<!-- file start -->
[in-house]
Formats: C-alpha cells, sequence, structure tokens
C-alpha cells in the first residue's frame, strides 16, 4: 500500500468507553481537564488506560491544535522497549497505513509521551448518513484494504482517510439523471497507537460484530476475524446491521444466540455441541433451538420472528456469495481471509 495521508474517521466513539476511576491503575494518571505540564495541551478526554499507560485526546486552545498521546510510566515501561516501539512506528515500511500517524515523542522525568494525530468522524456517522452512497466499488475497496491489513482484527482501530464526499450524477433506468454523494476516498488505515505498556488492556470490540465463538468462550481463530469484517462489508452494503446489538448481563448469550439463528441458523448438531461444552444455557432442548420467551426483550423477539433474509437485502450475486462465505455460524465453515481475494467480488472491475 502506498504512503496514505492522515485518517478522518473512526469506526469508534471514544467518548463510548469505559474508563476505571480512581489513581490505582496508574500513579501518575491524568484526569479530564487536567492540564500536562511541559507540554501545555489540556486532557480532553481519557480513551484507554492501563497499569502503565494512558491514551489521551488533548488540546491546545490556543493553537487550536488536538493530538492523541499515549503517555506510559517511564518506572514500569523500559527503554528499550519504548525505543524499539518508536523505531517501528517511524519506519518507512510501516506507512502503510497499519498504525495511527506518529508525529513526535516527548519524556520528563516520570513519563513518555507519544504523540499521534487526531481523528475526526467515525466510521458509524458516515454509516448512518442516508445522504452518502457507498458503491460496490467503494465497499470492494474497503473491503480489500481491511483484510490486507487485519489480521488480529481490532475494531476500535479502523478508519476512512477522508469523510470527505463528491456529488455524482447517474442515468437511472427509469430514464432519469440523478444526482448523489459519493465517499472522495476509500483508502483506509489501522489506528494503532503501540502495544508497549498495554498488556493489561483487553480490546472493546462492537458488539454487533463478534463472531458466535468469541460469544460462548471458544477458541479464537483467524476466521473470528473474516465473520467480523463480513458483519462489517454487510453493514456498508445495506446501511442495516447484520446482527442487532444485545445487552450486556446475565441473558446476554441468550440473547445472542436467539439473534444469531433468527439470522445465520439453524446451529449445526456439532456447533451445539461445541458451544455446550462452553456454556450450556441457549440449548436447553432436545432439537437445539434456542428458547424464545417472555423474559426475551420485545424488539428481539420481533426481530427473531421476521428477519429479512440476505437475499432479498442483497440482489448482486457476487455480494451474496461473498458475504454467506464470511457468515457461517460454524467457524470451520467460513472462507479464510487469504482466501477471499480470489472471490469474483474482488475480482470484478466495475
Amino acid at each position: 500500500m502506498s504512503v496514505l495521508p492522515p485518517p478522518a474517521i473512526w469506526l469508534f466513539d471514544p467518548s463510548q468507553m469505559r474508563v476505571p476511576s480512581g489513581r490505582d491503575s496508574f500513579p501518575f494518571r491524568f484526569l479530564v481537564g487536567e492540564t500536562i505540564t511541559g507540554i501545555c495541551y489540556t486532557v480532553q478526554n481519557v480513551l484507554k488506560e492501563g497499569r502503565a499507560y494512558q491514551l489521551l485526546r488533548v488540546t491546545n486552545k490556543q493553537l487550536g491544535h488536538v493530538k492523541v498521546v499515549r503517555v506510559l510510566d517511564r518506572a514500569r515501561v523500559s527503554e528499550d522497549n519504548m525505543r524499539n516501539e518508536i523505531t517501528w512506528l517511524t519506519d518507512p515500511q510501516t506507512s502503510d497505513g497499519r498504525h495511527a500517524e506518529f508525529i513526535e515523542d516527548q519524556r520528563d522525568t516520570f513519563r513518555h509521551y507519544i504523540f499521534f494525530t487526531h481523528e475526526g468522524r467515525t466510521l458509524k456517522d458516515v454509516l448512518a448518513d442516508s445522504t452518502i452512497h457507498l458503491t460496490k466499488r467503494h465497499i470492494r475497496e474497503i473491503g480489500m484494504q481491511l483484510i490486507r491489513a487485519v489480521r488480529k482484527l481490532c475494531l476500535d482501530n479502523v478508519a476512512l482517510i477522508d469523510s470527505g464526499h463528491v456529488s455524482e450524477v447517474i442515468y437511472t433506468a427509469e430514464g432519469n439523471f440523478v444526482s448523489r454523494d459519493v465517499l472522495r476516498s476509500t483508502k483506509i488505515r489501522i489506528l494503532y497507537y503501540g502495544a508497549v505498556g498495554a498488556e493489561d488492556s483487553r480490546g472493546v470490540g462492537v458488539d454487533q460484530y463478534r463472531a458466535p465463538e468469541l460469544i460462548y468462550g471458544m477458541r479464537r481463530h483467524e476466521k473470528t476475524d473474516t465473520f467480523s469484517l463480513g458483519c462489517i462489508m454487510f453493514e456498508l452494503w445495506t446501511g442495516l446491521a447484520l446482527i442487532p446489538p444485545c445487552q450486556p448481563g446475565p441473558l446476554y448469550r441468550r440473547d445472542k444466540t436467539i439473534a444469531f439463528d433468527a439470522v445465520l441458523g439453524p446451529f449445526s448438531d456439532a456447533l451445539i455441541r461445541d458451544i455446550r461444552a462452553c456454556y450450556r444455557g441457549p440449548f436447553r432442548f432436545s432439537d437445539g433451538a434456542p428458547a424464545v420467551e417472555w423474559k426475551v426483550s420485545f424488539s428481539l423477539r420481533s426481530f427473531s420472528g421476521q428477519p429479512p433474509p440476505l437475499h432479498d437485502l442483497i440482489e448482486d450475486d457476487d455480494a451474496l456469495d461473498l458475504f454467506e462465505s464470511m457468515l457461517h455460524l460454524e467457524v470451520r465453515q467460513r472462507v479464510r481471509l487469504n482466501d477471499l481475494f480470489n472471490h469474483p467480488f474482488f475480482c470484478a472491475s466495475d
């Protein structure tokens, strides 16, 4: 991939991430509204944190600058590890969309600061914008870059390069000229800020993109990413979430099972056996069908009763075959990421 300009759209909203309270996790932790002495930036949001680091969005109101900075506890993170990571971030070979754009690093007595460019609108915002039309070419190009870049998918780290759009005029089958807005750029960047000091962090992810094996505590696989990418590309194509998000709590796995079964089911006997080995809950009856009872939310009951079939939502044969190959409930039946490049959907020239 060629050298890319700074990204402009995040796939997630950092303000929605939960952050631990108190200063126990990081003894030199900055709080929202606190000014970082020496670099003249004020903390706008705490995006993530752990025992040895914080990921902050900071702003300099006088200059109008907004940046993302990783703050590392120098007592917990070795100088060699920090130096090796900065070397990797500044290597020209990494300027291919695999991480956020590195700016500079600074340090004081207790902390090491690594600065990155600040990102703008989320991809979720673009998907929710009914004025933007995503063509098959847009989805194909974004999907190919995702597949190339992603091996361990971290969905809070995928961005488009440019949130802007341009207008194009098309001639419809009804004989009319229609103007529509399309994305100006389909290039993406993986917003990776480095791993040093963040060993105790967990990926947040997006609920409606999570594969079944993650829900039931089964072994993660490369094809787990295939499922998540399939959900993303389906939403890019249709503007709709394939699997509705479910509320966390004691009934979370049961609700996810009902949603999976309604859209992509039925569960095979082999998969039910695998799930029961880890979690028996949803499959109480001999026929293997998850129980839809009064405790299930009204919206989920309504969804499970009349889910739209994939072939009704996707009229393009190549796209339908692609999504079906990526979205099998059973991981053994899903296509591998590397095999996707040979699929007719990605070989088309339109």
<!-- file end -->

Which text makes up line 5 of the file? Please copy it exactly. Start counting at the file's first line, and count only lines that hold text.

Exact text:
């Protein structure tokens, strides 16, 4: 991939991430509204944190600058590890969309600061914008870059390069000229800020993109990413979430099972056996069908009763075959990421 300009759209909203309270996790932790002495930036949001680091969005109101900075506890993170990571971030070979754009690093007595460019609108915002039309070419190009870049998918780290759009005029089958807005750029960047000091962090992810094996505590696989990418590309194509998000709590796995079964089911006997080995809950009856009872939310009951079939939502044969190959409930039946490049959907020239 060629050298890319700074990204402009995040796939997630950092303000929605939960952050631990108190200063126990990081003894030199900055709080929202606190000014970082020496670099003249004020903390706008705490995006993530752990025992040895914080990921902050900071702003300099006088200059109008907004940046993302990783703050590392120098007592917990070795100088060699920090130096090796900065070397990797500044290597020209990494300027291919695999991480956020590195700016500079600074340090004081207790902390090491690594600065990155600040990102703008989320991809979720673009998907929710009914004025933007995503063509098959847009989805194909974004999907190919995702597949190339992603091996361990971290969905809070995928961005488009440019949130802007341009207008194009098309001639419809009804004989009319229609103007529509399309994305100006389909290039993406993986917003990776480095791993040093963040060993105790967990990926947040997006609920409606999570594969079944993650829900039931089964072994993660490369094809787990295939499922998540399939959900993303389906939403890019249709503007709709394939699997509705479910509320966390004691009934979370049961609700996810009902949603999976309604859209992509039925569960095979082999998969039910695998799930029961880890979690028996949803499959109480001999026929293997998850129980839809009064405790299930009204919206989920309504969804499970009349889910739209994939072939009704996707009229393009190549796209339908692609999504079906990526979205099998059973991981053994899903296509591998590397095999996707040979699929007719990605070989088309339109």